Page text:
In 1997, Meazza appeared in Bourne’s daring reinterpretation of “Swan Lake” at the Ahmanson. When the show returned in 2006 for a 10th anniversary encore, Times dance critic Lewis Segal wrote that the performance “offers local audiences a chance to re-experience an initially groundbreaking and still audacious reinterpretation of an imperishable 19th century ballet. Male swans, a gay interspecies romance, comic observations about the royal House of Windsor, choreographic references to everyone from Alfred Hitchcock to Astaire and Rogers: What an amazing, triumphant achievement, then and now.”
For “The Red Shoes” Bourne has once again concocted a surreal mash-up, combining Michael Powell and Emeric Pressburger’s 1948 film with the expansive movie scores of Bernard Herrmann, as arranged by composer and longtime Bourne collaborator Terry Davies.
Even when I’ve tried to do something dark, or a little more difficult to get, it still ends up having an entertainment value that I can’t resist.
— Matthew Bourne
“The Ghost and Mrs. Muir,” and “Fahrenheit 451” provide the core soundscape for the show, as does “Citizen Kane,” which “weirdly, is full of dance music. Who knew?” Bourne says.
“Since each film is a different story, part of my task was to unify this disparately sourced material so that it’s forced through a particular spectrum,” says Davies, who has worked on half a dozen Bourne shows. “Matt is a very trusting collaborator. He has a level of self-confidence that I think is unusual.”
Despite being one of the most famous films about dance ever made, “The Red Shoes” didn’t have a score that particularly inspired Bourne when he first started conceiving the show three years ago. (He found it on a list of possible dance adaptations that he had scrawled on a sheet of paper more than 20 years earlier.)
The film tells the tale of a ballerina cast in a production of “The Red Shoes,” based on the Hans Christian Andersen fairy tale of the same name about a demonically possessed pair of ballet slippers that literally dance their owner to death. The ballerina’s life in the film takes a twist when an unrequited love turns fatal.
For Bourne, “The Red Shoes” is a love letter to theater.
“It’s an expression of what art can do,” he says. “It’s about dying for art — a very extreme thought — but that’s what I wanted to say, that art is important, it’s worth fighting for.”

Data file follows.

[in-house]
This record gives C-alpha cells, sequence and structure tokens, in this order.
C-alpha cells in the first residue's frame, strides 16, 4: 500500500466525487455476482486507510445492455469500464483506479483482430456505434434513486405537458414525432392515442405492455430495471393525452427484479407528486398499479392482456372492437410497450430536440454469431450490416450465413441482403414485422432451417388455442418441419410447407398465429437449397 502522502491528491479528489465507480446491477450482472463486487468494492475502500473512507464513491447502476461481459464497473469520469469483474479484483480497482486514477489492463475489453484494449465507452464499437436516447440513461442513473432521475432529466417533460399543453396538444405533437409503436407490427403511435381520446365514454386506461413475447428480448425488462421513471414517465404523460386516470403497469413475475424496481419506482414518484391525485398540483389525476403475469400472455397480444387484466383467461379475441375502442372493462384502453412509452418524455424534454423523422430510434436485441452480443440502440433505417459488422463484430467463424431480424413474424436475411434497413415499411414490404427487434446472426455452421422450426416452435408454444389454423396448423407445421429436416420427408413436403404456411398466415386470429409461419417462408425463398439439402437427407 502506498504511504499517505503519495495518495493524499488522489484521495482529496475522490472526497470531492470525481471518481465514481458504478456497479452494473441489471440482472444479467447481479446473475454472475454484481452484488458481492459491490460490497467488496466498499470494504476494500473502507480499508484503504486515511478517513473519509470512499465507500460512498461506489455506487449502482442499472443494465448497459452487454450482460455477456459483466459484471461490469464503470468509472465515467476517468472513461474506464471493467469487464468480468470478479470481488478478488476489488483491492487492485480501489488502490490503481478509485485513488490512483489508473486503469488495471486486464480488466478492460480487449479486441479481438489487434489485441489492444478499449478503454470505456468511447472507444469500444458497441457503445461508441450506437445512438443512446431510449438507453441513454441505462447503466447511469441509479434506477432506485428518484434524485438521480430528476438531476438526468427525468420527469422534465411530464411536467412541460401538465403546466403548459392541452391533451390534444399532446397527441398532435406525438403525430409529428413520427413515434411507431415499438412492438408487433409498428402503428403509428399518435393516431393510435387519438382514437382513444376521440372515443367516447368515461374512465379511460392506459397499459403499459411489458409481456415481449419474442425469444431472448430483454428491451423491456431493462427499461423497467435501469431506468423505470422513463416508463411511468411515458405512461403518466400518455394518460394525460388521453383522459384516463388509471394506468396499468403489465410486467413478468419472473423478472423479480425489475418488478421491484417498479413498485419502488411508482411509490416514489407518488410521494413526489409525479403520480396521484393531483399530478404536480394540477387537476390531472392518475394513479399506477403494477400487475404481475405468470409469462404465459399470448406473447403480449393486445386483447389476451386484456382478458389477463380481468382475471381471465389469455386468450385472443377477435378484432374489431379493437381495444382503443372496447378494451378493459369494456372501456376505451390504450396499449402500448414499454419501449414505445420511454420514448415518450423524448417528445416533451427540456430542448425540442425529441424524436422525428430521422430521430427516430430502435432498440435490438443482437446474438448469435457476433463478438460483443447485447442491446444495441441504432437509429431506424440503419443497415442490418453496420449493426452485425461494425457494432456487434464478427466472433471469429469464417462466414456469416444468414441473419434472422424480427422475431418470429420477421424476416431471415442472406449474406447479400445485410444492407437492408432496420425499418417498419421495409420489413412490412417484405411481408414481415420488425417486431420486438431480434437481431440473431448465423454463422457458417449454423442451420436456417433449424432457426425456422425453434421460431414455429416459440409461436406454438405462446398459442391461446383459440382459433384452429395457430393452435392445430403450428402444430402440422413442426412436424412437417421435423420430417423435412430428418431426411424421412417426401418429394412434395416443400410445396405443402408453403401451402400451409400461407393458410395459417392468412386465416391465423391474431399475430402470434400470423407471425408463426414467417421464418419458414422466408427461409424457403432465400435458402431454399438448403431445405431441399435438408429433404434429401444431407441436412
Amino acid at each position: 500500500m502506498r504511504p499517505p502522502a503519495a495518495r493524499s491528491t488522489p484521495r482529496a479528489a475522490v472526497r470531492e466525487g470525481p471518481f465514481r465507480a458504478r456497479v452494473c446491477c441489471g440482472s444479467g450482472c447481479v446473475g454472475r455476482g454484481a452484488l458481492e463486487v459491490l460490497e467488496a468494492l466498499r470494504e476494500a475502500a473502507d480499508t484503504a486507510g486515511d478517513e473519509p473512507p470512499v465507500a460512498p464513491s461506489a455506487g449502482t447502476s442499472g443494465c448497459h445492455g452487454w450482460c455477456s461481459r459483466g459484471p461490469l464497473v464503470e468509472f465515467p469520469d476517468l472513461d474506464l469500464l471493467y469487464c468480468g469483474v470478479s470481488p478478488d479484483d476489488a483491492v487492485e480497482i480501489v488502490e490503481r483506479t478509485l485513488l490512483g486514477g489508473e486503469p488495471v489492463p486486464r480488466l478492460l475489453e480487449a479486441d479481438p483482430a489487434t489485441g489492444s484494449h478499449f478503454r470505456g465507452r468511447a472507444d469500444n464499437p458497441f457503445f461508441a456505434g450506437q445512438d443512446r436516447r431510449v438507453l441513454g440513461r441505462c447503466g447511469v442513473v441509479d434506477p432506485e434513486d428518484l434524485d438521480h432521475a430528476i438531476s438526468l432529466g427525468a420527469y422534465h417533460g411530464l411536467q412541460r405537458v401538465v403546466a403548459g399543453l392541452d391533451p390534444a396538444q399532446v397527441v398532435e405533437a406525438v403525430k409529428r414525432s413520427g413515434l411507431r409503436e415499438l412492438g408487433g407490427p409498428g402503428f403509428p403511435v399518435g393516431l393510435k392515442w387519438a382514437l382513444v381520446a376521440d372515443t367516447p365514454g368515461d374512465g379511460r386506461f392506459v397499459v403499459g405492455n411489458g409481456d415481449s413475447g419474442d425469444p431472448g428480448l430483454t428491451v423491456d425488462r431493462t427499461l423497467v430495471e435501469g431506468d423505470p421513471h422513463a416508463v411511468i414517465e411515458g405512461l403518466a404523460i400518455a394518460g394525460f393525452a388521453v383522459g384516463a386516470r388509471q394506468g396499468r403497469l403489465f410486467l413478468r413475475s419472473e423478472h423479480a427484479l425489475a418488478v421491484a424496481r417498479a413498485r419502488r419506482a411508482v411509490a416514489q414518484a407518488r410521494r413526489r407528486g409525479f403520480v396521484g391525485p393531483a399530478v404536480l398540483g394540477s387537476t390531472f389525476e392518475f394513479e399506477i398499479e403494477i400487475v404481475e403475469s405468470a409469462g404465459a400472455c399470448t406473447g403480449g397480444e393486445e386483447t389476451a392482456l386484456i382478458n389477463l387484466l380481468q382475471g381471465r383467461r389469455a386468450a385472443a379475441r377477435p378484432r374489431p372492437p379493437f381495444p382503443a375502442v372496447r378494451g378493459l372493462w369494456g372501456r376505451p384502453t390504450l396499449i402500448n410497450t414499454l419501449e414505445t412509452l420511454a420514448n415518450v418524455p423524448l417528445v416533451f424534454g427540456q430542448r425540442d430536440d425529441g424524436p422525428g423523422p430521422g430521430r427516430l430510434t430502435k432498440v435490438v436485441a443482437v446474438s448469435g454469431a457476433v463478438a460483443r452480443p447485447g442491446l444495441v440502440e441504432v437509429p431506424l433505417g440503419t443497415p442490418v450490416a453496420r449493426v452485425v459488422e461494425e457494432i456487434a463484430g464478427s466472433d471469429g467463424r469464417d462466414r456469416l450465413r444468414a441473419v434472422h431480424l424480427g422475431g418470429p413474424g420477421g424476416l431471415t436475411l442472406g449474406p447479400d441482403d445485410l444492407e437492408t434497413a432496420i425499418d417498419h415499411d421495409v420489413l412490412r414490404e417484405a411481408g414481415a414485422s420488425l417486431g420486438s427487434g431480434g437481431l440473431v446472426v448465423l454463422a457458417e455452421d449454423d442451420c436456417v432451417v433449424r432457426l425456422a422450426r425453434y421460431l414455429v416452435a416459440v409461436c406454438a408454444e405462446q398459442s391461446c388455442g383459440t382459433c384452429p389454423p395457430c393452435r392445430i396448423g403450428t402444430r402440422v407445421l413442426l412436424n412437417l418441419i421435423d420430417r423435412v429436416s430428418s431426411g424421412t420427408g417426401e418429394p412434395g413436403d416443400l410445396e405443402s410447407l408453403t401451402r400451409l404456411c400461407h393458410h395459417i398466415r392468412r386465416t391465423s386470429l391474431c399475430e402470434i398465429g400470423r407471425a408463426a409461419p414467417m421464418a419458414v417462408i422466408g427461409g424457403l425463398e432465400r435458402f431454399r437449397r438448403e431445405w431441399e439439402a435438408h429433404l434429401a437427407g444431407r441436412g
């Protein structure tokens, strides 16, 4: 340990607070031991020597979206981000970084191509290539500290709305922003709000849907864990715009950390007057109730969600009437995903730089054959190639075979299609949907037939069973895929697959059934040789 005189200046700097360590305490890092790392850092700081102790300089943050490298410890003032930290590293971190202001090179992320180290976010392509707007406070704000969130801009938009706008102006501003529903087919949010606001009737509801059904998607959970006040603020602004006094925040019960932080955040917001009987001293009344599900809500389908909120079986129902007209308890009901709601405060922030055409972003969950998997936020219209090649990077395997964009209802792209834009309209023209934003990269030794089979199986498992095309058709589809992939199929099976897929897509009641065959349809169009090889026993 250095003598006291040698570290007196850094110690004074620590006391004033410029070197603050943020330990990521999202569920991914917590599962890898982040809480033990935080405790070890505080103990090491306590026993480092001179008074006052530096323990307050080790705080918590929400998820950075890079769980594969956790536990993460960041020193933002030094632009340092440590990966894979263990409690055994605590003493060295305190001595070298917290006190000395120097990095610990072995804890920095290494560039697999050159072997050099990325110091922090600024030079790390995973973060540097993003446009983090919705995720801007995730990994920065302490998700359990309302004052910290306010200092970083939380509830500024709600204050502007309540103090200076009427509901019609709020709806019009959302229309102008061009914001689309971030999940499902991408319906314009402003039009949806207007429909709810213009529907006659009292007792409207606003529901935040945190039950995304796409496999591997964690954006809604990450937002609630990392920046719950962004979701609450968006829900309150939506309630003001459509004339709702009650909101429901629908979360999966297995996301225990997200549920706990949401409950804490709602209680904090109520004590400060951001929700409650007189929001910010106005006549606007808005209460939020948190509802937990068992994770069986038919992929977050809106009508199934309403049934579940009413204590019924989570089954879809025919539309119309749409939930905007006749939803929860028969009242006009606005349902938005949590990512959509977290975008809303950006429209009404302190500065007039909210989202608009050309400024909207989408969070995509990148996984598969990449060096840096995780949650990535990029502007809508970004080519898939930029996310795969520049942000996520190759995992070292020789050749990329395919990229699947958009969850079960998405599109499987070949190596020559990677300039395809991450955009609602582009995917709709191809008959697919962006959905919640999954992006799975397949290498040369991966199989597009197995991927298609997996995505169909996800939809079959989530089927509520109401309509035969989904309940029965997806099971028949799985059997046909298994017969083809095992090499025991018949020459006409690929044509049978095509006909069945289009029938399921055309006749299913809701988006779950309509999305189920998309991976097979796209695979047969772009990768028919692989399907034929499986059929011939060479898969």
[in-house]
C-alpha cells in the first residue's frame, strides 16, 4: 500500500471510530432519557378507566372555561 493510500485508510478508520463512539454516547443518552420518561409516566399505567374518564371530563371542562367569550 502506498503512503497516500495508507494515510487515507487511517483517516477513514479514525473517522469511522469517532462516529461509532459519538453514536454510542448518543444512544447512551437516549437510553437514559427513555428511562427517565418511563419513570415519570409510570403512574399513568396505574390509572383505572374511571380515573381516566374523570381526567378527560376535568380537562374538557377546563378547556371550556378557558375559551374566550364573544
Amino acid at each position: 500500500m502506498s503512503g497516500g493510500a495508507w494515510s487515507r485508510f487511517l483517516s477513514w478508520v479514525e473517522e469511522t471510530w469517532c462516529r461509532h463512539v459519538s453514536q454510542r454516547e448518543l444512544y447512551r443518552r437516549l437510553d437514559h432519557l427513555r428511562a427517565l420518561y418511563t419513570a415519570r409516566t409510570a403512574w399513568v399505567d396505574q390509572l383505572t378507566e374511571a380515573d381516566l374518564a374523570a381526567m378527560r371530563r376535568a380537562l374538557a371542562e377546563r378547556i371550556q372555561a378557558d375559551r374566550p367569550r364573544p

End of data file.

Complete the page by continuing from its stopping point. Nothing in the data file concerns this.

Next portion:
To bring the daily reality of a 1940s dance company to life, Bourne had his dancers perform a great deal of research, including looking at videos, old films, books and periodicals to learn about postwar London and the itinerant lives of dancers at the time. They wrote out their characters’ back stories and discussed their relationships to one another, so nobody is ever onstage — no matter how minor the role — without clear motivation.
Bourne said one of the most interesting things they learned is that in the 1940s, dance troupes were a lot more eccentric, and less concerned with perfect technique. They were like bands of tightly knit journeymen who lived for their art, and they thought nothing of performing three or four shows a day. That detail alone helped the dancers add authentic flavor to life in the fictional company.
“There are all sorts of sub-stories and back stories that make people want to watch every single character,” Meazza says. “At the train station, everybody has a story, so it’s not just a generic train station scene.”
This attention to detail is what has made New Adventures stand out. Like sweeping silent films, Bourne’s productions excel at telling narrative stories without words.
“It’s not that I reject words. It’s just that my thing is not using them,” Bourne says. “I feel like I’ve failed if I have to use them.”
♦ ♦ ♦ ♦ ♦ ♦ ♦ ♦ ♦ ♦
‘The Red Shoes’
Where: Ahmanson Theatre, 135 N. Grand Ave., L.A.
When: 8 p.m. Tuesdays-Fridays, 2 and 8 p.m. Saturdays, 1 and 6:30 p.m. Sundays; ends Oct. 1 (call for exceptions)
Tickets: $30-$165 (subject to change)
Info: (213) 972-4400, www.centertheatregroup.org